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"Claude Lanzmann: Spectres of the Shoah" begins by putting the eponymous journalist/filmmaker's monumental nine-and-a-half-hour documentary on the Holocaust, Shoah (1985), in a quick context with thoughts from the likes of film critic Richard Brody and director Marcel Ophuls. It then dives headlong into a study of its making, with Lanzmann recounting the great emotional toll the seven years of production and five years of editing had on him. It is at once a fascinating portrait of a man openly pessimistic about the world, and a unique distillation of a creative process that yielded one of the most powerful cinematic documents of our time.Written by
The archive footage shown is mostly from the outtakes of Shoah (1985). They are part of the 'Claude Lanzmann Shoah Collection' in the 'Steven Spielberg Film and Video Archive' of the United States Holocaust Memorial Museum. They are in the public domain now. See more »
Claude Lanzmann, Himself:
I got very close to people, men from the "Sonderkommandos," who were the special unit who were charged with the maintenance of the extermination, the work in the incinerators, who led people up to the gas chambers... The Sonderkommandos who talk in "Shoah" never tell their personal story. They are the spokesmen for the dead.
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Fascinating in-depth exploration of the mind-set that enabled Lanzmann to create the groundbreaking documentary Shoah and some of the choices he had to make in order to achieve what he did. I saw Shoah on video in the 1970s but had forgotten that one of its most interesting aspects other than its length was that it was made entirely without archival footage. This making-of featurette opened my eyes about its other qualities -- mostly qualities in Lanzmann -- that make Shoah the great work of art it is.
Two unforgettable passages: In one Lanzmann describes how it took him months to track down in impossible circumstances a former death camp barber, whom he finally found still working as a barber in a small village. The story of how he found him is fascinating in itself and shows why it took Lanzmann twelve years to make the original documentary. Then he describes how he decided to interview this barber while he was in the act of cutting someone's hair, in order to help elicit sense memories of his time in the camps. The camera slowly moves in on the barber's face as not only his hands but his memory are working and he is asked one question after another. The gradual metamorphosis of his features from flatness to anguish is very moving. There is a sense here, and throughout the movie, that there is much more unsaid.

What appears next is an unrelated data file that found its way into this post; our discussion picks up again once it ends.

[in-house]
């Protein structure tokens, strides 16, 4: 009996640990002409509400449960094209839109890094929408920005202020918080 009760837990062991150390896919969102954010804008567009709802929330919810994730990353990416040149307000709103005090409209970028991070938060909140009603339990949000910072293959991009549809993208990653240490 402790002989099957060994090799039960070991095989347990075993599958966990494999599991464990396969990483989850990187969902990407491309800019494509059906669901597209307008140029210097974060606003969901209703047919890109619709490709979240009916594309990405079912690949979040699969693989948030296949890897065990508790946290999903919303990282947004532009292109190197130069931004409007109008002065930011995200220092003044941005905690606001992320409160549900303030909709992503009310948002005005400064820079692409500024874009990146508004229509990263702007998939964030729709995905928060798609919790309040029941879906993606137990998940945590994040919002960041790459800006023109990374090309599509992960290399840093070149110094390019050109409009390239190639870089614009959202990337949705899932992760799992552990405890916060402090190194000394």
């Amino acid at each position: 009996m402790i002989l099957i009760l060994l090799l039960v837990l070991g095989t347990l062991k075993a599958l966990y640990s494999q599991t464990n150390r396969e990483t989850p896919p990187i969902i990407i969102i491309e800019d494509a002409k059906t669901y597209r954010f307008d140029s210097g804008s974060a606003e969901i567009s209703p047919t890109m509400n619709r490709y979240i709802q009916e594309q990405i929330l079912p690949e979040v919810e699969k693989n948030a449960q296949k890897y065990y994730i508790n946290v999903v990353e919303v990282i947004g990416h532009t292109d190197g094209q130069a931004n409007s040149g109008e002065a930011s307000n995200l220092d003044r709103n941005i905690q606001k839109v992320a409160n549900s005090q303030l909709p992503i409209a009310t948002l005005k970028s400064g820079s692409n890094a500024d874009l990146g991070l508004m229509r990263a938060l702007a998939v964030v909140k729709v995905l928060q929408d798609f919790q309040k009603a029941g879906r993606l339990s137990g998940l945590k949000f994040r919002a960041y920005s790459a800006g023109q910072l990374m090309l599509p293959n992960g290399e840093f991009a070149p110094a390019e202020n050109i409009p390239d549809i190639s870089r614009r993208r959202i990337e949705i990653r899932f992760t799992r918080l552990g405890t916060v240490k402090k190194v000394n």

Later Lanzmann is interviewing a former Sonderkommando who dispassionately and off-handedly, with no emotion whatsoever, as though he is talking about spilt milk, describes piles and piles of naked corpses that were burning in the trenches. Only one thing causes him to break his poker face and speak with any emotion or force, and it's not about any of the people or crimes he witnessed but when he recalls how bitter cold the weather was.
I didn't realize how short the movie was - only 40 minutes. I would have liked more. Lanzmann is a unique artist, uncompromising and incredibly committed to the truth in all its aspects. This aspect of his personality and artistic process is worth a full-length movie. "Spectres" requires a certain level of interest and inquisitiveness from the viewer. It caters to those who tend to think and ponder and evaluate. If you're looking for thrills and the height of drama in their most obvious manifestations, you will be disappointed. To me, there is tremendous drama in what Lanzmann achieved, in the choices he made, and in his artistic process and commitment. Observing these was more dramatic and affecting to me than the most riveting thriller or even the most harrowing holocaust footage. Comcast idiotically gave this film one star in its rating - but if you're not that committed to this topic, or to inquiries about the nature of art and people, and you just want to be entertained, you may not love it either.
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